What follows is a whirlwind, fast-paced journey filled with lies, deceit, and secrets as Joshua tries to discover why Morgan has vanished from her own life. Every time he thinks one mystery is solved, another rears its head—and his worst enemy might be his own assumptions about those around him.
Review of Somebody's Daughter by David Bell can be found here.

I am enjoying the suspense/thriller genre over the past few years because they aren't supposed to put me to sleep with facts and minutia, but this one was a little more wordy with a lot less suspense. Maybe that is what "high concept" means in the blurb, I am not sure. This story was about a chance meeting at an airport between a totally boring dude who is completely bored with life in general and meets a mysterious girl with a floppy hat in an airport. He becomes a creeper and stalks her and feels like one good kiss means he should ignore the very important business meeting he is supposed to go to with his boring dad and follow this girl from the bathroom to a different flight. She tells him to get the heck away from her and yet he still continues to follow her around.

If you ignore the fact that none of this would happen in real life then you can try and appreciate the other narrative of the detective in charge of tracking down the same person that is the creepy guy's new love interest. Turns out Morgan is a missing girl possibly responsible for the disappearance of her ex-boss and now the creepy dude doesn't know if she is a good person or a bad person or just really good in bed.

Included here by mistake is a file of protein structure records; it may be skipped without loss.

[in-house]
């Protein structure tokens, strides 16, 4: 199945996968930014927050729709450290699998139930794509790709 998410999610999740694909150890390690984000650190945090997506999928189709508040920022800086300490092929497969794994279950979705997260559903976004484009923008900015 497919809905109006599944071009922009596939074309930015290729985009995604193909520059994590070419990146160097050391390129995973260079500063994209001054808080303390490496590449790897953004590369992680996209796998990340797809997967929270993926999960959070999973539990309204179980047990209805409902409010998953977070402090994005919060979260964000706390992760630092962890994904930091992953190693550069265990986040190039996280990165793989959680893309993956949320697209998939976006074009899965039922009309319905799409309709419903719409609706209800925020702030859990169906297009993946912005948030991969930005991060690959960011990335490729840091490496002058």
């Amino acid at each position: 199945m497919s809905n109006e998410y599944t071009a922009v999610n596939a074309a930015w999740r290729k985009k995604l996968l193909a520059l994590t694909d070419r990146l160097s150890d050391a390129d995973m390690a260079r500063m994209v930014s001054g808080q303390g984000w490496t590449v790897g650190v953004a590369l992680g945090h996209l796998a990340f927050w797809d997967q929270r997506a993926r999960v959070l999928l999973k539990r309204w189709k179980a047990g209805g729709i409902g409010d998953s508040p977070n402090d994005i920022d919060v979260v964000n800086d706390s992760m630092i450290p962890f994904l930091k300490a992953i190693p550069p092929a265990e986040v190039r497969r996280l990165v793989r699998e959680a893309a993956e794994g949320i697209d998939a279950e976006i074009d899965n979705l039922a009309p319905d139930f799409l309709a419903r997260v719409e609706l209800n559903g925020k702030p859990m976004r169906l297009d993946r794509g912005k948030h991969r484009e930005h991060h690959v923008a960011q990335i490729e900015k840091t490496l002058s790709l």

All in all, an interesting plot but personally I find it hard to "care" when the characters themselves do not offer any reason for me to root for them. There was no real reason for me to like boring dude, or the person of interest Morgan, and there was not a whole lot from the detective except to hope she gets to see her kid's soccer match someday. If you are on a layover and need a quick read, this one is great for that. Plenty of concourse and terminals for your pleasure.

I turned off commenting long ago on the blog but I welcome comments at the Facebook page here.

Jun 3, 2019

A Reluctant Bride by Jody Hedlund

Monday, June 03, 2019

A Reluctant Bride by Jody Hedlund
Bride Ships book #1
Bethany House, June 4 2019
352 pages
Review copy via netgalley, thank you
Previous posts regarding Jody Hedlund here at BBR
Burton Book Review Rating: Unabashedly FIVE STARS


Living in London's poorest slum, Mercy Wilkins has little hope of a better life. When she's offered an opportunity to join a bride ship sailing to British Columbia, she agrees. After witnessing so much painful heartache and loss in the slums, the bride ship is her only prospect to escape a bleak future, not only for herself but, she hopes, someday for her sister. 
Wealthy and titled Joseph Colville leaves home and takes to the sea in order to escape the pain of losing his family. As ship's surgeon, he's in charge of the passengers' welfare aboard the Tynemouth, including sixty brides-to-be. He has no immediate intention of settling down, but when Mercy becomes his assistant, the two must fight against a forbidden love.